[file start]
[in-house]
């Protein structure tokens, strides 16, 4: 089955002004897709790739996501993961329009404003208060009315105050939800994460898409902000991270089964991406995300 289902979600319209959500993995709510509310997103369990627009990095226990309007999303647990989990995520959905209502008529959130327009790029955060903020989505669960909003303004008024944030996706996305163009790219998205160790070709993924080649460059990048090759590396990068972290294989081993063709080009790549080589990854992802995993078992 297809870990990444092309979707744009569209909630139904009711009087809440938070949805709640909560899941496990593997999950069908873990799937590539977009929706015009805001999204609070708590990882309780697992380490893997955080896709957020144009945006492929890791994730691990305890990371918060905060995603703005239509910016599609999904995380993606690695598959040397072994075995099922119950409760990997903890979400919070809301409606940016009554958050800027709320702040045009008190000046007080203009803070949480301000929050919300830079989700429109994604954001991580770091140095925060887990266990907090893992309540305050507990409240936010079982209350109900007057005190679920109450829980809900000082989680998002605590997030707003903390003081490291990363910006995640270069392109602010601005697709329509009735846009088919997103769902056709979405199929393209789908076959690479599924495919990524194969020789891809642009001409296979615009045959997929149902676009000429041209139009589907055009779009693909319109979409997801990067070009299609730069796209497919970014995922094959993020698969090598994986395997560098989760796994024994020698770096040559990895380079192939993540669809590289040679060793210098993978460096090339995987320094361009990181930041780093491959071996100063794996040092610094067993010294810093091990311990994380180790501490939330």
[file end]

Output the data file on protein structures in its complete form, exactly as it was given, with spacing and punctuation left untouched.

[in-house]
């Protein structure tokens, strides 16, 4: 089955002004897709790739996501993961329009404003208060009315105050939800994460898409902000991270089964991406995300 289902979600319209959500993995709510509310997103369990627009990095226990309007999303647990989990995520959905209502008529959130327009790029955060903020989505669960909003303004008024944030996706996305163009790219998205160790070709993924080649460059990048090759590396990068972290294989081993063709080009790549080589990854992802995993078992 297809870990990444092309979707744009569209909630139904009711009087809440938070949805709640909560899941496990593997999950069908873990799937590539977009929706015009805001999204609070708590990882309780697992380490893997955080896709957020144009945006492929890791994730691990305890990371918060905060995603703005239509910016599609999904995380993606690695598959040397072994075995099922119950409760990997903890979400919070809301409606940016009554958050800027709320702040045009008190000046007080203009803070949480301000929050919300830079989700429109994604954001991580770091140095925060887990266990907090893992309540305050507990409240936010079982209350109900007057005190679920109450829980809900000082989680998002605590997030707003903390003081490291990363910006995640270069392109602010601005697709329509009735846009088919997103769902056709979405199929393209789908076959690479599924495919990524194969020789891809642009001409296979615009045959997929149902676009000429041209139009589907055009779009693909319109979409997801990067070009299609730069796209497919970014995922094959993020698969090598994986395997560098989760796994024994020698770096040559990895380079192939993540669809590289040679060793210098993978460096090339995987320094361009990181930041780093491959071996100063794996040092610094067993010294810093091990311990994380180790501490939330």